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My Review of The Game Crafter

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bluebright
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Click below to see the full post with photos...
http://www.mothership-game.com/my-experience-with-the-game-crafter/

But if you can't be stuffed reading it here's verdict:

Overall, I recommend The Game Crafter wholeheartedly for a great prototype. The main areas where they fall short is the box folding and gluing. I also hold back from recommending it for commercial sales and actually making a profit as the price per component is a little on the high side (they gotta make a buck too). But hey! You don’t care about money do you?

Pros:
Cards look great,
Colour matching is great
Quad fold game board is good
Card drift was better than expected

Cons:
Box folding can use some more attention
Some cutting could be improved to reduce fraying
Prices are a little high if you want to make a profit (so only use for prototypes).

Soulfinger
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In terms of components, they

In terms of components, they do offer bulk pricing, although their rates are steeper than other wholesalers. Mostly, it's that their bulk pricing hits the ceiling at 1k, whereas other vendors have a better economy of scale with further breaks at 10k, 50k, 100k, and such. Breaking it down with 7/8" bingo chips (the larger kind), for example:

Game Crafter charges $0.0634 ea for 1-9 and $0.0098 ea for 1k or more.

They cost 0.0264 each just buying a pack of 150 off the shelf at Walmart. Buying from an online retailer like us-bingo.com runs $0.017 ea.

Domestic wholesalers sell them for about 0.0085 ea for 1k, 0.00645 ea for 10k, or 0.00585 ea for 100k. I'm sure that you can get a lower price ordering direct from China.

All-in-all, in terms of price, even on small volume prototyping components, I can get a lot of Gamecrafter's components at around the same price out of the bins at our local educational supply store without the need for paying S&H. For value though, I typically hit up the big chain craft stores that offer 40+% off coupons . . . or I just steal my bingo tokens from the local nursing home while I'm looting their bottles of Ziprasidone and Olanzapine.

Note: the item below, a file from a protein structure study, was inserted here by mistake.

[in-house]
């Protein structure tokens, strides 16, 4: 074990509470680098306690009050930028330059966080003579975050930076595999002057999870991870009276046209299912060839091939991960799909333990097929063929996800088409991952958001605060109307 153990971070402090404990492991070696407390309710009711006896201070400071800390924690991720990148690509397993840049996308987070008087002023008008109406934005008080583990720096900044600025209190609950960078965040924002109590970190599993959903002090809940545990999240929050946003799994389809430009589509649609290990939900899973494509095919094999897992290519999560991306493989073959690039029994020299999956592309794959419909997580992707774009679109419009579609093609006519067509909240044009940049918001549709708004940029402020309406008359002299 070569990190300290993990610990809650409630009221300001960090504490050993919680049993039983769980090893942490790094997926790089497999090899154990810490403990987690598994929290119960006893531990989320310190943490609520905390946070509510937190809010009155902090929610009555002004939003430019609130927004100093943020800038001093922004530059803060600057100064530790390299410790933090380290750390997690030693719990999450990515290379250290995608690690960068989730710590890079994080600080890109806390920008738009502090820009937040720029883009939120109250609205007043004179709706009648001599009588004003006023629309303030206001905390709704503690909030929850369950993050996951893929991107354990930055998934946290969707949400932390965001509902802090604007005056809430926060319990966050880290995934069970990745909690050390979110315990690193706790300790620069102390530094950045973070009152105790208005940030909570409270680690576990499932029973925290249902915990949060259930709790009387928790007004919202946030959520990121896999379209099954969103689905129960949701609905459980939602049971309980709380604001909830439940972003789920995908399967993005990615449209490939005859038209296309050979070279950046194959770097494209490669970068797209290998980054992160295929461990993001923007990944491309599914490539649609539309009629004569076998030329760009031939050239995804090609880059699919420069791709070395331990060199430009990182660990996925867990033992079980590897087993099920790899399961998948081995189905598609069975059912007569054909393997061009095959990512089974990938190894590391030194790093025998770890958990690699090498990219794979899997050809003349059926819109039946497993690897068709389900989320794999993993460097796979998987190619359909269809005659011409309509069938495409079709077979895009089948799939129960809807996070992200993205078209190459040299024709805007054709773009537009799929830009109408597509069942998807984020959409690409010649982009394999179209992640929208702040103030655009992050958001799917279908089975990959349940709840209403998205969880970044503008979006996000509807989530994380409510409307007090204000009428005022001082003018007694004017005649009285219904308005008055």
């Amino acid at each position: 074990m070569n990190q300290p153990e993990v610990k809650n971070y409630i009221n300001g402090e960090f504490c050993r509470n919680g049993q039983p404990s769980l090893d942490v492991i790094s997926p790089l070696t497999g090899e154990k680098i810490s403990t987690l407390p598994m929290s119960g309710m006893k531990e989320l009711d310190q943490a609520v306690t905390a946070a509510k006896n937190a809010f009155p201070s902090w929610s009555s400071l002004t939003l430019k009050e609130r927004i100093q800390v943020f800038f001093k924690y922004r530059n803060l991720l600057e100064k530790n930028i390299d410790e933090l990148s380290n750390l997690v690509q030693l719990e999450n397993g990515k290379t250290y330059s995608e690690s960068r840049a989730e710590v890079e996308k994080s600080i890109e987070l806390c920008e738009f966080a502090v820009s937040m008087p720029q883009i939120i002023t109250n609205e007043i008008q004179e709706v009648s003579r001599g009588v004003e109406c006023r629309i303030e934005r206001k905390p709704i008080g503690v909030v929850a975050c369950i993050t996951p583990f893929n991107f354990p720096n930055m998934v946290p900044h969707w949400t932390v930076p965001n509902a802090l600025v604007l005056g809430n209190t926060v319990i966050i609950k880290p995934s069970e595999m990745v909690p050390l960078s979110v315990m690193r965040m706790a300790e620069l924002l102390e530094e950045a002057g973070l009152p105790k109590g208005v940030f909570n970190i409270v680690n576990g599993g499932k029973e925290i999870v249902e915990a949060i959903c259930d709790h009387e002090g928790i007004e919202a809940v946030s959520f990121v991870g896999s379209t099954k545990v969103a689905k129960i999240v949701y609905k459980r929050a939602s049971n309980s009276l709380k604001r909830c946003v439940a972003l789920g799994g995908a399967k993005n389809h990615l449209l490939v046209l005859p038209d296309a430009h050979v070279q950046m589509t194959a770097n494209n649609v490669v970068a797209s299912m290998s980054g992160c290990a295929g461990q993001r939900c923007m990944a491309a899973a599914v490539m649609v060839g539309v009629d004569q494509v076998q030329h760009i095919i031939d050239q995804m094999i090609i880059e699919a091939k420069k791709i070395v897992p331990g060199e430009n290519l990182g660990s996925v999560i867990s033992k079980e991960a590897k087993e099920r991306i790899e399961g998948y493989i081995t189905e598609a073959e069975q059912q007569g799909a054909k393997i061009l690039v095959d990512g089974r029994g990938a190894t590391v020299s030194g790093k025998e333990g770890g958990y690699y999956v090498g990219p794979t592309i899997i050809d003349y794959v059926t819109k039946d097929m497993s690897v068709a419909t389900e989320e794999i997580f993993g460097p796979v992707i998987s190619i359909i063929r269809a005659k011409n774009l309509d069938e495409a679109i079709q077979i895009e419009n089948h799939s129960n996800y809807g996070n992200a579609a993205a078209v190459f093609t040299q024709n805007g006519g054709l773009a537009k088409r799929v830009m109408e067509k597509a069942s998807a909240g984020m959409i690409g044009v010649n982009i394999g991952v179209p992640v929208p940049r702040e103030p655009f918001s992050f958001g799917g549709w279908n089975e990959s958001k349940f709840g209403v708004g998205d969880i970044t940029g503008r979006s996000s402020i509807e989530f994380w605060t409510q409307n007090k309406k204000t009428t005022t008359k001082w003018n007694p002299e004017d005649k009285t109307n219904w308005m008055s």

bluebright
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Yeah look I know they can't

Yeah look I know they can't compete with overseas wholesalers. I had a quote of $13 USD for all printed components vs GC's $40 USD but I guess those are the breaks.

questccg
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You may be able to negotiate even better...

$13 USD for a game seems rather HIGH. I would CAP it at $10.00. Using traditional sales/distribution, your MSRP should be 5x your cost to produce.

5x $13.00 = $65.00. That's quite expensive for a retail game.

But again it depends on the game itself... and the components.

Just a FYI - you may not even be considering traditional channels for sales/distribution and so that price might be okay.

But just remember the more you produce (runs), the odds are the price will go UP from $13.00 to $14 - 15... As the manufacturer will tell you the price of paper has gone up, parts are costing more because of fluctuating plastic, etc.

Note: About the fluctuating prices that's Hamish (HPS74) that told me that his price per game always seems in flux. The manufacturer always has some cost increase when he places orders... So you should be aware of this also...

firstcultural
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I've used TGC for a few games

I've used TGC for a few games and I'm very satisfied with their quality. The price is high but pretty good for Made in USA and the turnaround time is good, typically 2-3 weeks. They've recently added a "rush order" option as well where for double the price you can get it right away.

One thing the pricing does is it makes me think strategically about how to minimize the number of components a game needs - which I find helps make it more elegant and easier to learn as well.

designbomb
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I've only ever ordered